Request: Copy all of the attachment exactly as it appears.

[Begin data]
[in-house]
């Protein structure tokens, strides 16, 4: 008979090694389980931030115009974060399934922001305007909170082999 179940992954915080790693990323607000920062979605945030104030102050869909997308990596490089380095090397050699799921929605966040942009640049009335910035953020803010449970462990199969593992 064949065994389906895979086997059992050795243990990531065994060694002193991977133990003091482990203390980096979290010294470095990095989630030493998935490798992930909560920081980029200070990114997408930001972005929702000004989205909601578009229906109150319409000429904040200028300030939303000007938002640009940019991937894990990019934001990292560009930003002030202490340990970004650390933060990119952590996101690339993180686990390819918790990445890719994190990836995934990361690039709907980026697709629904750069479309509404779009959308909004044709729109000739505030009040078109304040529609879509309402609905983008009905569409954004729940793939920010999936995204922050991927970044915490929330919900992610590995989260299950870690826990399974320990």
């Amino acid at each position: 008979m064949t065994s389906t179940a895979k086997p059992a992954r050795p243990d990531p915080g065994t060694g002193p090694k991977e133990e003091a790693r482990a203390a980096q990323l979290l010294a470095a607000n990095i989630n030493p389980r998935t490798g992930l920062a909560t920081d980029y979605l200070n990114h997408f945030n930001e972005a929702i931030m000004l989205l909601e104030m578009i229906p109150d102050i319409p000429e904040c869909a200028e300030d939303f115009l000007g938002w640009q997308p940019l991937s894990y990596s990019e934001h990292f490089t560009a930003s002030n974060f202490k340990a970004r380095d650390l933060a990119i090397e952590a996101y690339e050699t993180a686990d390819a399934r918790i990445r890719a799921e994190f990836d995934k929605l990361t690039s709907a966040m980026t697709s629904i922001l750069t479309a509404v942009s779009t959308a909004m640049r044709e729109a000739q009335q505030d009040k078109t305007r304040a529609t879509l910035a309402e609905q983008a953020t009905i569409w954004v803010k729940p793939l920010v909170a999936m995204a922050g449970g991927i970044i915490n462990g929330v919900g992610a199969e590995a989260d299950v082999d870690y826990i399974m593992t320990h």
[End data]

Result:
[in-house]
């Protein structure tokens, strides 16, 4: 008979090694389980931030115009974060399934922001305007909170082999 179940992954915080790693990323607000920062979605945030104030102050869909997308990596490089380095090397050699799921929605966040942009640049009335910035953020803010449970462990199969593992 064949065994389906895979086997059992050795243990990531065994060694002193991977133990003091482990203390980096979290010294470095990095989630030493998935490798992930909560920081980029200070990114997408930001972005929702000004989205909601578009229906109150319409000429904040200028300030939303000007938002640009940019991937894990990019934001990292560009930003002030202490340990970004650390933060990119952590996101690339993180686990390819918790990445890719994190990836995934990361690039709907980026697709629904750069479309509404779009959308909004044709729109000739505030009040078109304040529609879509309402609905983008009905569409954004729940793939920010999936995204922050991927970044915490929330919900992610590995989260299950870690826990399974320990």
């Amino acid at each position: 008979m064949t065994s389906t179940a895979k086997p059992a992954r050795p243990d990531p915080g065994t060694g002193p090694k991977e133990e003091a790693r482990a203390a980096q990323l979290l010294a470095a607000n990095i989630n030493p389980r998935t490798g992930l920062a909560t920081d980029y979605l200070n990114h997408f945030n930001e972005a929702i931030m000004l989205l909601e104030m578009i229906p109150d102050i319409p000429e904040c869909a200028e300030d939303f115009l000007g938002w640009q997308p940019l991937s894990y990596s990019e934001h990292f490089t560009a930003s002030n974060f202490k340990a970004r380095d650390l933060a990119i090397e952590a996101y690339e050699t993180a686990d390819a399934r918790i990445r890719a799921e994190f990836d995934k929605l990361t690039s709907a966040m980026t697709s629904i922001l750069t479309a509404v942009s779009t959308a909004m640049r044709e729109a000739q009335q505030d009040k078109t305007r304040a529609t879509l910035a309402e609905q983008a953020t009905i569409w954004v803010k729940p793939l920010v909170a999936m995204a922050g449970g991927i970044i915490n462990g929330v919900g992610a199969e590995a989260d299950v082999d870690y826990i399974m593992t320990h």